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**Problem**

This is a conceptual problem from my self-study. I'm trying to learn the basics of group theory but this business of representations is a problem. I want to know how to interpret representations of a group in different dimensions.

**Relevant Example**

Take [itex]SO(3)[/itex] for example; it's the group of [itex]3\times 3[/itex] orthogonal matrices of determinant [itex]1[/itex] under matrix multiplication. We can represent elements of the group as [itex]3 \times 3[/itex] rotation matrices, so it makes sense to interpret the group itself as a rotation group in [itex]\mathbb{R}^3 [/itex]. The rotation preserves the volume and radii of a collection of points. What I don't understand is the meaning of a representation of this group in terms of matrices of dimension other than [itex]3[/itex]. The definition of the group itself seems to assume [itex]3 \times 3[/itex] matrices, so how do matrices of higher dimension make sense, and what is their interpretation? Are they still rotations in [itex]\mathbb{R}^3[/itex] ? What are the preserved quantities?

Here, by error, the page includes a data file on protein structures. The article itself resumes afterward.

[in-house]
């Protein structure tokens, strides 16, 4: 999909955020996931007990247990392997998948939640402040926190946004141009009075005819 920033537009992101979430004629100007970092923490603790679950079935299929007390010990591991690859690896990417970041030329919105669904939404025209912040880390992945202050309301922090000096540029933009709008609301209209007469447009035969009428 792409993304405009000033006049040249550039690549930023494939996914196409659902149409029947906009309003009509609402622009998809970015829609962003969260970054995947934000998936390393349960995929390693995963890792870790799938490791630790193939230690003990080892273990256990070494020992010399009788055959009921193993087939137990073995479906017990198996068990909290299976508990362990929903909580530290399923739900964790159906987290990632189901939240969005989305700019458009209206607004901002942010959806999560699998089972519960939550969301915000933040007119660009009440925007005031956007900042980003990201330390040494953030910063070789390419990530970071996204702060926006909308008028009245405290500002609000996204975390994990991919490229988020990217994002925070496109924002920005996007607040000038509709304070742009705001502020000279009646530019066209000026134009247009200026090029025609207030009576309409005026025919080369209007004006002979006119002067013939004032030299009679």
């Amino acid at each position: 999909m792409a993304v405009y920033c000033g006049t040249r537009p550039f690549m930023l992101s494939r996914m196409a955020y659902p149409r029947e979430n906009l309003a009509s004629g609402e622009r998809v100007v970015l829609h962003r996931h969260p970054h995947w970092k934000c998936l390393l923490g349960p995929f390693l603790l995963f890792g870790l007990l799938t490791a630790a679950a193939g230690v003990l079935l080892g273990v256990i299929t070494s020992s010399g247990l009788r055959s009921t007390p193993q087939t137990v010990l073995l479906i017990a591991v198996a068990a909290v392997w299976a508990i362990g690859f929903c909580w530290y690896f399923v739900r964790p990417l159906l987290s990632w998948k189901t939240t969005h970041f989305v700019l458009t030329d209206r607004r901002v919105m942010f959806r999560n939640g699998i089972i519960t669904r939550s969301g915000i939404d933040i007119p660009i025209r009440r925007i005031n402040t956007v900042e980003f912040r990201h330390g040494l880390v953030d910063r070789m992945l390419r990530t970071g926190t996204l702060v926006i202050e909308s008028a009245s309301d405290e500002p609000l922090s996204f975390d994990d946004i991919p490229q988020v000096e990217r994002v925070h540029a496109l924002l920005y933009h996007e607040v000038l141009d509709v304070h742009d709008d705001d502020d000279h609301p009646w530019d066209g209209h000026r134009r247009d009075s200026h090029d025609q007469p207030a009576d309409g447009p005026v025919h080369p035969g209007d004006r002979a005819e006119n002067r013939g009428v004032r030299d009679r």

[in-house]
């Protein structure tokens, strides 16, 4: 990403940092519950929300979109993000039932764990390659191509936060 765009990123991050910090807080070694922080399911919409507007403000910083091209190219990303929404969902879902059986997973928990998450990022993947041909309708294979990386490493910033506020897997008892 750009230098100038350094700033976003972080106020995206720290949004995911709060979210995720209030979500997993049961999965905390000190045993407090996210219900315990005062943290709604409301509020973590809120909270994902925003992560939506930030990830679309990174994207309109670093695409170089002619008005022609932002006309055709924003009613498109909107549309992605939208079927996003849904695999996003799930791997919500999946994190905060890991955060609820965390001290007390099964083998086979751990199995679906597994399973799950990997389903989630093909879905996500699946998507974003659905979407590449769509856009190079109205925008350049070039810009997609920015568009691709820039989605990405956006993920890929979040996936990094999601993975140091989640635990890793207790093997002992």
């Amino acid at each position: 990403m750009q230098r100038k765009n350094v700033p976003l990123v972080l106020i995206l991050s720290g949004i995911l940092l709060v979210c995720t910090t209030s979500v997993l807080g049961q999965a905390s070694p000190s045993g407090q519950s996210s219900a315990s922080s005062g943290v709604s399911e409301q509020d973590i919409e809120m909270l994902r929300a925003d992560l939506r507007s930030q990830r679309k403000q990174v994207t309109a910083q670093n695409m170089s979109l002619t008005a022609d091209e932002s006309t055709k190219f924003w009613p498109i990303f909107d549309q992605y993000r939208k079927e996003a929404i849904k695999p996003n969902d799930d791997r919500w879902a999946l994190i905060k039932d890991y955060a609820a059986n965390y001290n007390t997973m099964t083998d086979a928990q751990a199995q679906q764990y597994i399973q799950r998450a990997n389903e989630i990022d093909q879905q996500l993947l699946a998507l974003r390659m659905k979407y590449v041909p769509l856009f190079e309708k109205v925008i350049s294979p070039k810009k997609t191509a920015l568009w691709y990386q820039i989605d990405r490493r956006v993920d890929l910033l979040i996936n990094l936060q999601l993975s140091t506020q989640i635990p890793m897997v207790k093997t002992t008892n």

**What I Know**

I get that [itex] SO(3) [/itex] has three generators because there are three continuous parameters needed to define the group, and that as long as they satisfy the commutation relations you can have any representation you want (so, matrices of a higher dimension are mathematically allowed) but I can't figure out what the other representations

*mean*. I also understand that, for example, different representations of [itex]SU(2)[/itex] correspond to different spins, but that just seems more abstract.